World Without End by Ken Follett

In World Without End, the sequel to The Pillars of the Earth, Ken Follett immerses the reader in the England of the fourteenth century and the Black Death, the plague that killed off something like half of England as well as decimating the population of Europe.

At this time, medicine was mainly in the hands of the Church, and doctors lived and worked in the priories, having studied ancient texts on medicine in the universities. This medicine was anything but practical, usually relying little on observation and experience.

Local surgeons and “wise women” were practical in their approach, but were barely tolerated by the official doctors. Surgeons often had battle experience and their ability to tend to wounds and perform surgeries had been learned the hard way, not from a book, but from saving lives of soldiers as they fell. “Wise women” used knowledge of herbs and home remedies passed down to them by other “wise women” or learned from their own experience.

Some of the remedies prescribed (without examination) by monk-doctors in the book included eating lark’s livers and applying dung poultices to wounds to “draw out the pus” so evil humors would be expelled. The local surgeon recommended instead to wash the wound with warm wine, stitch it closed and bandage it. Sounds rational, right?  The treatment chosen in the story was that of the monk-doctor, and the result was that the patient developed gangrene and his arm had to be amputated.

One of the notable passages about the practice of a wise woman was one in which a young woman who had just given birth was hemorrhaging. She was given up on by the priory doctor. The wise woman who was attending the birth massaged her abdomen, and the bleeding stopped. (This is a common practice of mid-wives and obstetricians today, to cause the production of the hormone oxytocin, which helps contract the uterus and slow bleeding.)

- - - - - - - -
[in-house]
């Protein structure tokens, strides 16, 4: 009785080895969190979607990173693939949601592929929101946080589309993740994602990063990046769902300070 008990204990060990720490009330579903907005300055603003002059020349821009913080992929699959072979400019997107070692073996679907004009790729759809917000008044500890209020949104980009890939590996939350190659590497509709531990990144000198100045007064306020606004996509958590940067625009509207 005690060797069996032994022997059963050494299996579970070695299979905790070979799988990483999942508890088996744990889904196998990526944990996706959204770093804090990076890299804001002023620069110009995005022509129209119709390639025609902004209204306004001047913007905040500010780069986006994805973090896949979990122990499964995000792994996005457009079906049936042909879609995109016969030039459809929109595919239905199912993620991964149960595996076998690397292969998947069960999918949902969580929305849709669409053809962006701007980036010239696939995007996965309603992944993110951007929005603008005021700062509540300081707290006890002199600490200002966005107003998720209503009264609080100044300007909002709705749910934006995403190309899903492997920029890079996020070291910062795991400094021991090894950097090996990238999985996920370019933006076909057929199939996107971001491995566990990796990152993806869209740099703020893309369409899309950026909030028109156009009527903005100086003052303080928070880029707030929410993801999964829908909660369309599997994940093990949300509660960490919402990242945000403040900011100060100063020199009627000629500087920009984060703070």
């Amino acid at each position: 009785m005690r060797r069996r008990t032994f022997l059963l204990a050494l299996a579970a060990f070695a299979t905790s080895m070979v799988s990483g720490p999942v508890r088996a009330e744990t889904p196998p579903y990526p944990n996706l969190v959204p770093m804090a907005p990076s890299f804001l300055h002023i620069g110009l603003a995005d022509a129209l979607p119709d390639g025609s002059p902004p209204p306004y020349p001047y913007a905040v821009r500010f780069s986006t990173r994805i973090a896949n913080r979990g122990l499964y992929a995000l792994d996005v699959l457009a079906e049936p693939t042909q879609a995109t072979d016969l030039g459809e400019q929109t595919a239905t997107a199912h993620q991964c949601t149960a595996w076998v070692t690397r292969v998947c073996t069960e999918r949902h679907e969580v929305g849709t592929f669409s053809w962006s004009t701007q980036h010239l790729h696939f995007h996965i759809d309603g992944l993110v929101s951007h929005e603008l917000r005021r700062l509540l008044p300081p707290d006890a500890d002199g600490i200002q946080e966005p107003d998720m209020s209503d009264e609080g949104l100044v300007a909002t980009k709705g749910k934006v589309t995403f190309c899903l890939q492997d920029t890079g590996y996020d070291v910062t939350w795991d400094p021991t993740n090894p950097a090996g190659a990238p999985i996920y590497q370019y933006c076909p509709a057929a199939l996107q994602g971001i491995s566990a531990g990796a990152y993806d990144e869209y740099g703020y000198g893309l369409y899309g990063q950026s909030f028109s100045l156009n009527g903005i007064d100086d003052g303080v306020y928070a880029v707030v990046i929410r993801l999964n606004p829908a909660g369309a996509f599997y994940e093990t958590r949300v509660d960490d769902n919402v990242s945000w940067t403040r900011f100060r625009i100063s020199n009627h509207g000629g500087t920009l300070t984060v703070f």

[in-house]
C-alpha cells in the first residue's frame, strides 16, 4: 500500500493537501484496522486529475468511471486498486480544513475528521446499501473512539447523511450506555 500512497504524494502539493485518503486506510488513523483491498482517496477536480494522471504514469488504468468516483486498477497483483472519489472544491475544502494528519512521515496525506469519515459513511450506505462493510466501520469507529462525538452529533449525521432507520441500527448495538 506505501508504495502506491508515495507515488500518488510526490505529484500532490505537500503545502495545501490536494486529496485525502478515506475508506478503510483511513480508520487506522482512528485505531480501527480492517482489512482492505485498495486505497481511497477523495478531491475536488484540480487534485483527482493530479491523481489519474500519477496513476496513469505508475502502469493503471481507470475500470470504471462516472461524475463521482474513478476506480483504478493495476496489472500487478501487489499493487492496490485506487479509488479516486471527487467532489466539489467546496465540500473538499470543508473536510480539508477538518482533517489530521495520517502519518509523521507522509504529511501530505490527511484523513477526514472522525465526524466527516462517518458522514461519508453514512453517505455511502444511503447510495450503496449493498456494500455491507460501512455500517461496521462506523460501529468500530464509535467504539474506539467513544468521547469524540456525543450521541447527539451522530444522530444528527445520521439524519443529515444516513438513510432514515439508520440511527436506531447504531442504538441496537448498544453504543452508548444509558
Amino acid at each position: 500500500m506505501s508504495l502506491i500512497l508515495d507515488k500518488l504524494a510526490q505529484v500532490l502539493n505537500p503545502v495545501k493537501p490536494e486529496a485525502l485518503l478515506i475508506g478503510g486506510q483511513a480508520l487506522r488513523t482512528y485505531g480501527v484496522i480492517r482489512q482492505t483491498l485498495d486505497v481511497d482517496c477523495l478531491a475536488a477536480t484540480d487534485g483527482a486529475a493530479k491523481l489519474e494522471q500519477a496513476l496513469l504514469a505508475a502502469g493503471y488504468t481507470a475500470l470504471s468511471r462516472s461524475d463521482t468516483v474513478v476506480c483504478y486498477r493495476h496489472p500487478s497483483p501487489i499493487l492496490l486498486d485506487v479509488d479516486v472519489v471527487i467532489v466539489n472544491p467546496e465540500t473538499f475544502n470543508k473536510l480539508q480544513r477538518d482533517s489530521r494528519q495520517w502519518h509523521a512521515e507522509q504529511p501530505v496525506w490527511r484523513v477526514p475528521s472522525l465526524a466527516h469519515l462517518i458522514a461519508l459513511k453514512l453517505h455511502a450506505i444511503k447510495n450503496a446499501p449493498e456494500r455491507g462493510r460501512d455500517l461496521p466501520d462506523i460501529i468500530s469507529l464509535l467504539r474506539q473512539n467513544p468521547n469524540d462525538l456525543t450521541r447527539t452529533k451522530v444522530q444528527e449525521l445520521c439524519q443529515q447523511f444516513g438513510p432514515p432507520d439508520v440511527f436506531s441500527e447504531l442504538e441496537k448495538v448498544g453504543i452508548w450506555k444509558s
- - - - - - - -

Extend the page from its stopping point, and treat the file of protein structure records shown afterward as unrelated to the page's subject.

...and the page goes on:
One of the book’s home remedies which must include the warning to not try this at home was the use of the essence of poppy as a love potion!

Interesting herb references include the use of honey for wounds and in drinks, wine infusions of herbs, and herbs used for culinary purposes.

During the plague years, sick people often came to the priories for treatment. Since the priories were also used as guest houses for visitors to the town, infection spread easily.  At this time, no one was sure how disease spread from person to person. One idea, from Arabia, was that it spread by a sick person looking at a well person. Italians adopted the use of the face mask, so obviously there were some that felt it could spread by way of the breath.  In the book, an innovative prioress wants to build a separate quarters to isolate the sick and thus prevent the spread of the disease.

Sanitation (washing of hands) was another measure imported from the Italians and mostly disregarded by the monk-doctors. But during the plague, these protective measures were more tolerated, partially from desperation and partially because so many died that those who were left coped as best they could, without the “benefit” of the approval of the local doctor-monk, if indeed one could still be found!

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